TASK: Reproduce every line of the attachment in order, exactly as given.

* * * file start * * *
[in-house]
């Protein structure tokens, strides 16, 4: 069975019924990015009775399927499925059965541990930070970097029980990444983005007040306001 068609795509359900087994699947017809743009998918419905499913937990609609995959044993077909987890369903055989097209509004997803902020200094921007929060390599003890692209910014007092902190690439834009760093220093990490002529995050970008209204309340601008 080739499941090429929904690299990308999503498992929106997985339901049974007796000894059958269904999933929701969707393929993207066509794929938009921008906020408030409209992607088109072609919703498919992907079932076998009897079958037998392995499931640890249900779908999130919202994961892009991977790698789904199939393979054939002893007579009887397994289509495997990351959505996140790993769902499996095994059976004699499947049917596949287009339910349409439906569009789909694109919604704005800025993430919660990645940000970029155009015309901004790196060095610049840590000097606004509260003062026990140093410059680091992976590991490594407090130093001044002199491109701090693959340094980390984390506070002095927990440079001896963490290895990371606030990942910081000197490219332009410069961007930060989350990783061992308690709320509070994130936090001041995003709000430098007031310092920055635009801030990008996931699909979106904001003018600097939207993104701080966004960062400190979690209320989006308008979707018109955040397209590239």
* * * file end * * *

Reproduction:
[in-house]
């Protein structure tokens, strides 16, 4: 069975019924990015009775399927499925059965541990930070970097029980990444983005007040306001 068609795509359900087994699947017809743009998918419905499913937990609609995959044993077909987890369903055989097209509004997803902020200094921007929060390599003890692209910014007092902190690439834009760093220093990490002529995050970008209204309340601008 080739499941090429929904690299990308999503498992929106997985339901049974007796000894059958269904999933929701969707393929993207066509794929938009921008906020408030409209992607088109072609919703498919992907079932076998009897079958037998392995499931640890249900779908999130919202994961892009991977790698789904199939393979054939002893007579009887397994289509495997990351959505996140790993769902499996095994059976004699499947049917596949287009339910349409439906569009789909694109919604704005800025993430919660990645940000970029155009015309901004790196060095610049840590000097606004509260003062026990140093410059680091992976590991490594407090130093001044002199491109701090693959340094980390984390506070002095927990440079001896963490290895990371606030990942910081000197490219332009410069961007930060989350990783061992308690709320509070994130936090001041995003709000430098007031310092920055635009801030990008996931699909979106904001003018600097939207993104701080966004960062400190979690209320989006308008979707018109955040397209590239």